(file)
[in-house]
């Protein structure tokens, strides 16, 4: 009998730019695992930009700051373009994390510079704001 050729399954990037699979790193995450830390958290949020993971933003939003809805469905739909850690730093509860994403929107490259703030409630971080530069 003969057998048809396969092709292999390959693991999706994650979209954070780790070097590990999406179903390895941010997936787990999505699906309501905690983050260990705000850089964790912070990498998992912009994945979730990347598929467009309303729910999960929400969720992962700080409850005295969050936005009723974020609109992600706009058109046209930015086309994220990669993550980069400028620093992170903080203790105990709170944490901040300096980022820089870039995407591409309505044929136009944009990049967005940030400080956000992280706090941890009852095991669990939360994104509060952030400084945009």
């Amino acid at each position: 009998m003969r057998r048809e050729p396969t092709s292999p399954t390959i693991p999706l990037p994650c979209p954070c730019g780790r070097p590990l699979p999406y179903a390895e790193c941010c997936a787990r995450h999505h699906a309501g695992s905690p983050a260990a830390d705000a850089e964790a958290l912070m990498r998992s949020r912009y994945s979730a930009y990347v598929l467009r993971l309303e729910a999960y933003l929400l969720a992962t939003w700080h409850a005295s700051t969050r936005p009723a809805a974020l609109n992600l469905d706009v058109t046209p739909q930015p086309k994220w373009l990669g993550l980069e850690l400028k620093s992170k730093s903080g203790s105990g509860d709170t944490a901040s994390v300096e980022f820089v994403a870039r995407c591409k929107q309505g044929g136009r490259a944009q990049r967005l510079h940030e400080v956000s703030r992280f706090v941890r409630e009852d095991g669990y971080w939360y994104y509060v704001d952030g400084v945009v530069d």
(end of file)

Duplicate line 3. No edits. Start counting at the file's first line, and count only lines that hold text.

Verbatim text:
């Amino acid at each position: 009998m003969r057998r048809e050729p396969t092709s292999p399954t390959i693991p999706l990037p994650c979209p954070c730019g780790r070097p590990l699979p999406y179903a390895e790193c941010c997936a787990r995450h999505h699906a309501g695992s905690p983050a260990a830390d705000a850089e964790a958290l912070m990498r998992s949020r912009y994945s979730a930009y990347v598929l467009r993971l309303e729910a999960y933003l929400l969720a992962t939003w700080h409850a005295s700051t969050r936005p009723a809805a974020l609109n992600l469905d706009v058109t046209p739909q930015p086309k994220w373009l990669g993550l980069e850690l400028k620093s992170k730093s903080g203790s105990g509860d709170t944490a901040s994390v300096e980022f820089v994403a870039r995407c591409k929107q309505g044929g136009r490259a944009q990049r967005l510079h940030e400080v956000s703030r992280f706090v941890r409630e009852d095991g669990y971080w939360y994104y509060v704001d952030g400084v945009v530069d």